The Seizure of the Southern Commissioners, Considered with Reference to International Law, and to the Question of War Or Peace

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J. Ridgway, 1862 - Civil rights - 44 pages

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Page 29 - We, therefore, have thought fit, by and with the advice of our Privy Council, to issue this our Royal Proclamation. And We do hereby strictly charge and command all our Loving Subjects to observe a strict neutrality in and during the aforesaid Hostilities, and to abstain from violating or contravening either the Laws and Statutes of the Realm in this Behalf, or the Law of Nations in relation thereto, as they will answer to the contrary at their Peril.
Page 39 - I am therefore warranted in saying that it was the rule, and the undisputed rule, of the British Admiralty. I will not say that that rule may not have been broken in upon in some instances by considerations of comity or of policy, by which it may be fit that the administration of this species of law should be tempered in the hands of...
Page 29 - Whereas we are happily at peace with all sovereigns, powers, and states; And whereas hostilities have unhappily commenced between the Government of the United States of America and certain States styling themselves the Confederate States of America...
Page 21 - State ; for its interests may require that the intercourse of correspondence with the enemy's country should not be altogether interdicted. It might be thought to amount almost to a declaration that an ambassador from the enemy shall not reside in the neutral State, if he is declared to be debarred from the only means of communicating with his own. For to what useful purpose can he reside there without the...
Page 6 - When a prize is taken at sea, it must be brought, with due care, into some convenient port, for adjudication by a competent court...
Page 26 - for the purpose of avoiding the difficulties which might arise from a formal and positive solution of these questions, Diplomatic Agents are frequently substituted who are clothed with the powers and enjoy the immunities of Ministers, though they are not invested with the representative character, nor entitled to diplomatic honours."* Upon this footing, Messrs.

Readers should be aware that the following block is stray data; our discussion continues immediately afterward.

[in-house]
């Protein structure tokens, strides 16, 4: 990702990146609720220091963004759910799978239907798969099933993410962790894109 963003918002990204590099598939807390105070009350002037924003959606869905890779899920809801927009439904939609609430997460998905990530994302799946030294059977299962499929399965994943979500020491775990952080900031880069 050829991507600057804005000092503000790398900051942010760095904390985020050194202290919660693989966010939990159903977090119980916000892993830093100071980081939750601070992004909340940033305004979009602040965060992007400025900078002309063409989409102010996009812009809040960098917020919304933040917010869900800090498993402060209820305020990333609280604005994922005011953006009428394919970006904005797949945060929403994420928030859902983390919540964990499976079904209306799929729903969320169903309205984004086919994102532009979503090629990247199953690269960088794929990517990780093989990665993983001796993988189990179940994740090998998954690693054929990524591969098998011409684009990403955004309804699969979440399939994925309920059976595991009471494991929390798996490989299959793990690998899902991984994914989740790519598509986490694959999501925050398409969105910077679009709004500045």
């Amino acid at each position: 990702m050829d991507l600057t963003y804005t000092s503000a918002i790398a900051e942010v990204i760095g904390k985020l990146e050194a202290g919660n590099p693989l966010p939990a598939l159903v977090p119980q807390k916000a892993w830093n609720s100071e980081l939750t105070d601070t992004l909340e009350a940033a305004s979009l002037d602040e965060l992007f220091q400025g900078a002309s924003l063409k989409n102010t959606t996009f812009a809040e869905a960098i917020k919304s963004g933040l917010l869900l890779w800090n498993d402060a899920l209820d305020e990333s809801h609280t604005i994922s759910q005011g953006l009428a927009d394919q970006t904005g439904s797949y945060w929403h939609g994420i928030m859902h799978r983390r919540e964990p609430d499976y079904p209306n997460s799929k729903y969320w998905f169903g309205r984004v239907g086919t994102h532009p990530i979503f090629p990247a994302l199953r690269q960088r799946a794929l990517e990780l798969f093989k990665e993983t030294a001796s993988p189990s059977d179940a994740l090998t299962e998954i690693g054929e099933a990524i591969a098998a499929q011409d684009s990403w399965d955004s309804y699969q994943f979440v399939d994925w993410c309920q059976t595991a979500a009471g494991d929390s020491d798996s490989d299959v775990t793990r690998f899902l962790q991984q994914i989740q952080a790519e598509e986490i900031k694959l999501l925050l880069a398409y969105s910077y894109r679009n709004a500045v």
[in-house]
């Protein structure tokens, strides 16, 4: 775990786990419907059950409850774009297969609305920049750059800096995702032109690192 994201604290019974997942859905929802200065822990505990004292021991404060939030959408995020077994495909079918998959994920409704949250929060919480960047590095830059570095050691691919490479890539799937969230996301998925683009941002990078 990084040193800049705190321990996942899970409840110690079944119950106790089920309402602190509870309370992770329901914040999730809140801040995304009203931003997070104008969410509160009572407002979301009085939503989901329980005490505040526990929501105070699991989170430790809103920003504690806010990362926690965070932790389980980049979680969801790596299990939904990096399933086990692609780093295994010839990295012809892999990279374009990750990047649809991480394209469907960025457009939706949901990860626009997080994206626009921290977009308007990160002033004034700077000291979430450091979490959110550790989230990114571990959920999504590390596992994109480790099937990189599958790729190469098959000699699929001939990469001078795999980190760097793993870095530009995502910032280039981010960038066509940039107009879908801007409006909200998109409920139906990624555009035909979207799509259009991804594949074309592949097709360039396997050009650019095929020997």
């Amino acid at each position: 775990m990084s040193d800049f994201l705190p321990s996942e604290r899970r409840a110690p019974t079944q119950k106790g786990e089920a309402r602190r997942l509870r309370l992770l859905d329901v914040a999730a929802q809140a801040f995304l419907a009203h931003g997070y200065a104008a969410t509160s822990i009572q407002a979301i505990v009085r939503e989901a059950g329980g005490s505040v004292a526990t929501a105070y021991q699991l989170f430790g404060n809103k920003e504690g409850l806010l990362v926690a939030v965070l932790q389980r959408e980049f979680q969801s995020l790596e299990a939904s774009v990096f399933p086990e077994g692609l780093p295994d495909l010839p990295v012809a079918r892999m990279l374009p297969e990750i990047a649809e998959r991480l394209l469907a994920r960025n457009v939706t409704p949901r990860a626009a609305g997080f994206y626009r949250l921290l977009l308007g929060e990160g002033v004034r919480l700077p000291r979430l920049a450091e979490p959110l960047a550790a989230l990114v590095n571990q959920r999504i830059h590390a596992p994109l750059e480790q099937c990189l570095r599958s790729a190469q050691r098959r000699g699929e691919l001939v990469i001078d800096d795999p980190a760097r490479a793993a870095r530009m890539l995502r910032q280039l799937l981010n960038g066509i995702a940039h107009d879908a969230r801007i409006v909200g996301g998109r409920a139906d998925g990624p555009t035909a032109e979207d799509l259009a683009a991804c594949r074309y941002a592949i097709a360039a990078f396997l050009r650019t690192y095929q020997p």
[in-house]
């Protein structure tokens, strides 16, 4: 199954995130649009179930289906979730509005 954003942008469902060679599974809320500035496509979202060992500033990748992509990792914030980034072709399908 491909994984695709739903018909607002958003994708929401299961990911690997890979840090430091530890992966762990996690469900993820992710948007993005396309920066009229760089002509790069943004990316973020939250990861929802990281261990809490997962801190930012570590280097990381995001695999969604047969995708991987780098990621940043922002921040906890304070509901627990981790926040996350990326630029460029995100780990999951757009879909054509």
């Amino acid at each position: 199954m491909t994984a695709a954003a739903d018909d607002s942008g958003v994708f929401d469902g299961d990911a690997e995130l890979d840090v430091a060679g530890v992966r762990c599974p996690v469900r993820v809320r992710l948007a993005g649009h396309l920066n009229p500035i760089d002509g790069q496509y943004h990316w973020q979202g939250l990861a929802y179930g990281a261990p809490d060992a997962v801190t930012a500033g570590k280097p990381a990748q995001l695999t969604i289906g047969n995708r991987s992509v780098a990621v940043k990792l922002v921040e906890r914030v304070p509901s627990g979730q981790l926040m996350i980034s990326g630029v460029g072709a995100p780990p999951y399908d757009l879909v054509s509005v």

Page 5 - ... society, that property of this sort should be converted without the sentence of a competent court, pronouncing it to have been seized as the property of an enemy, and to be now become jure belli the property of the captor. The purposes of justice require that such exercises of war should be placed under public inspection ; and, therefore, the mere deducfin infra prcE#idia has not been deemed sufficient.
Page 8 - INQUIRY INTO THE VALIDITY OF THE BRITISH CLAIM TO A RIGHT OF VISITATION AND SEARCH of American vessels suspected to be engaged in the African Slave Trade. By Henry Wheaton, LL. D., Minister of the United States at the Court of Berlin. Author of " Elements of International Law,
Page 34 - On the other hand, it is to be observed that where the commencement of the voyage is in a neutral country, and it is to terminate at a neutral port, or, as in this instance, at a port to which, though not neutral, an open trade is allowed, in such a case there is less to excite his vigilance, and, therefore, it may be proper to make some allowance for any imposition which may be practised upon him.
Page 18 - ... faith of the neutral State has a doubtful foundation, that is matter for the caution of the Government, to be counteracted by just measures of preventive policy; but it is no ground on which this Court can pronounce that the neutral carrier has violated his duty by bearing despatches, which, as far as he can know, may be presumed to be of an innocent nature, and in the maintenance of a pacific connection.

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